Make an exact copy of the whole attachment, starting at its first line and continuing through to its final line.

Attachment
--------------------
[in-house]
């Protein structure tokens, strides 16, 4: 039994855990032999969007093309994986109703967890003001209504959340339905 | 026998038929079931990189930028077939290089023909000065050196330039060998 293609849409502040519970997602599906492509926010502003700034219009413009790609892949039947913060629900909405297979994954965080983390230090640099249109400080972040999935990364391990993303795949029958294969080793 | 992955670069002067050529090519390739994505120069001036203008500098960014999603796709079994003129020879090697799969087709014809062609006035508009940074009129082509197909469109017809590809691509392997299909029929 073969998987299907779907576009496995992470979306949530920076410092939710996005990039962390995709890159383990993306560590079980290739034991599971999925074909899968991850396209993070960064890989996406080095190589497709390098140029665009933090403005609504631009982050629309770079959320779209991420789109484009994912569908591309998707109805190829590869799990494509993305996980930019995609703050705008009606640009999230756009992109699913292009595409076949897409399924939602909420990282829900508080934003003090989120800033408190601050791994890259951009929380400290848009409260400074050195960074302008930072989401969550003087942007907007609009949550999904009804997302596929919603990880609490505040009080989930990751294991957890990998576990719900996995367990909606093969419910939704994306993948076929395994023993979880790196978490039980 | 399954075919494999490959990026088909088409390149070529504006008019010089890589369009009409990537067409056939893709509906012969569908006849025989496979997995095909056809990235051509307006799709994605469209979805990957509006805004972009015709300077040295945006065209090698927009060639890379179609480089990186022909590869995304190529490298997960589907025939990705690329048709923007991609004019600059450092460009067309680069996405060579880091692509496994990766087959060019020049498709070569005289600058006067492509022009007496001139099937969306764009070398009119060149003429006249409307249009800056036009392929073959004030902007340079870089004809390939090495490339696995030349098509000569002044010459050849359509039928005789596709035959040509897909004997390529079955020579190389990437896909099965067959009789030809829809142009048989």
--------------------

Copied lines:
[in-house]
């Protein structure tokens, strides 16, 4: 039994855990032999969007093309994986109703967890003001209504959340339905 | 026998038929079931990189930028077939290089023909000065050196330039060998 293609849409502040519970997602599906492509926010502003700034219009413009790609892949039947913060629900909405297979994954965080983390230090640099249109400080972040999935990364391990993303795949029958294969080793 | 992955670069002067050529090519390739994505120069001036203008500098960014999603796709079994003129020879090697799969087709014809062609006035508009940074009129082509197909469109017809590809691509392997299909029929 073969998987299907779907576009496995992470979306949530920076410092939710996005990039962390995709890159383990993306560590079980290739034991599971999925074909899968991850396209993070960064890989996406080095190589497709390098140029665009933090403005609504631009982050629309770079959320779209991420789109484009994912569908591309998707109805190829590869799990494509993305996980930019995609703050705008009606640009999230756009992109699913292009595409076949897409399924939602909420990282829900508080934003003090989120800033408190601050791994890259951009929380400290848009409260400074050195960074302008930072989401969550003087942007907007609009949550999904009804997302596929919603990880609490505040009080989930990751294991957890990998576990719900996995367990909606093969419910939704994306993948076929395994023993979880790196978490039980 | 399954075919494999490959990026088909088409390149070529504006008019010089890589369009009409990537067409056939893709509906012969569908006849025989496979997995095909056809990235051509307006799709994605469209979805990957509006805004972009015709300077040295945006065209090698927009060639890379179609480089990186022909590869995304190529490298997960589907025939990705690329048709923007991609004019600059450092460009067309680069996405060579880091692509496994990766087959060019020049498709070569005289600058006067492509022009007496001139099937969306764009070398009119060149003429006249409307249009800056036009392929073959004030902007340079870089004809390939090495490339696995030349098509000569002044010459050849359509039928005789596709035959040509897909004997390529079955020579190389990437896909099965067959009789030809829809142009048989």